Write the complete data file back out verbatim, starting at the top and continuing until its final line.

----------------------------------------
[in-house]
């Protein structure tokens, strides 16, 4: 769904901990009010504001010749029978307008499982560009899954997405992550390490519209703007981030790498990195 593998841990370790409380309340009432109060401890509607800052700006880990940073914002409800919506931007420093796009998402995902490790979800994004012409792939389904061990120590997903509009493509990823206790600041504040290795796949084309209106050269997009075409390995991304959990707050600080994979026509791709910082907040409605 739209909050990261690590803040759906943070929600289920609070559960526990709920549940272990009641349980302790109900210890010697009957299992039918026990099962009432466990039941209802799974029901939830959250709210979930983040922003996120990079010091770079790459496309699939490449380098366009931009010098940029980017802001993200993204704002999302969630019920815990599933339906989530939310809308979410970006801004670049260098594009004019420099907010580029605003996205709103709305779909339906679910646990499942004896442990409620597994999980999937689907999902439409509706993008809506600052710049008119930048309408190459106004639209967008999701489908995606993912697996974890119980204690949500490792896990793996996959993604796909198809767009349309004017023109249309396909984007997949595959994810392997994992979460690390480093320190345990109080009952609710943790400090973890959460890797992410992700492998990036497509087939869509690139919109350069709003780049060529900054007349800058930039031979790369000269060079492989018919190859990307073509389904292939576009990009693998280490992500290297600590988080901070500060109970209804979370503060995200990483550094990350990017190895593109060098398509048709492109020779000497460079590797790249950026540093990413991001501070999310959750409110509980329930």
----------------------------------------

[in-house]
């Protein structure tokens, strides 16, 4: 769904901990009010504001010749029978307008499982560009899954997405992550390490519209703007981030790498990195 593998841990370790409380309340009432109060401890509607800052700006880990940073914002409800919506931007420093796009998402995902490790979800994004012409792939389904061990120590997903509009493509990823206790600041504040290795796949084309209106050269997009075409390995991304959990707050600080994979026509791709910082907040409605 739209909050990261690590803040759906943070929600289920609070559960526990709920549940272990009641349980302790109900210890010697009957299992039918026990099962009432466990039941209802799974029901939830959250709210979930983040922003996120990079010091770079790459496309699939490449380098366009931009010098940029980017802001993200993204704002999302969630019920815990599933339906989530939310809308979410970006801004670049260098594009004019420099907010580029605003996205709103709305779909339906679910646990499942004896442990409620597994999980999937689907999902439409509706993008809506600052710049008119930048309408190459106004639209967008999701489908995606993912697996974890119980204690949500490792896990793996996959993604796909198809767009349309004017023109249309396909984007997949595959994810392997994992979460690390480093320190345990109080009952609710943790400090973890959460890797992410992700492998990036497509087939869509690139919109350069709003780049060529900054007349800058930039031979790369000269060079492989018919190859990307073509389904292939576009990009693998280490992500290297600590988080901070500060109970209804979370503060995200990483550094990350990017190895593109060098398509048709492109020779000497460079590797790249950026540093990413991001501070999310959750409110509980329930």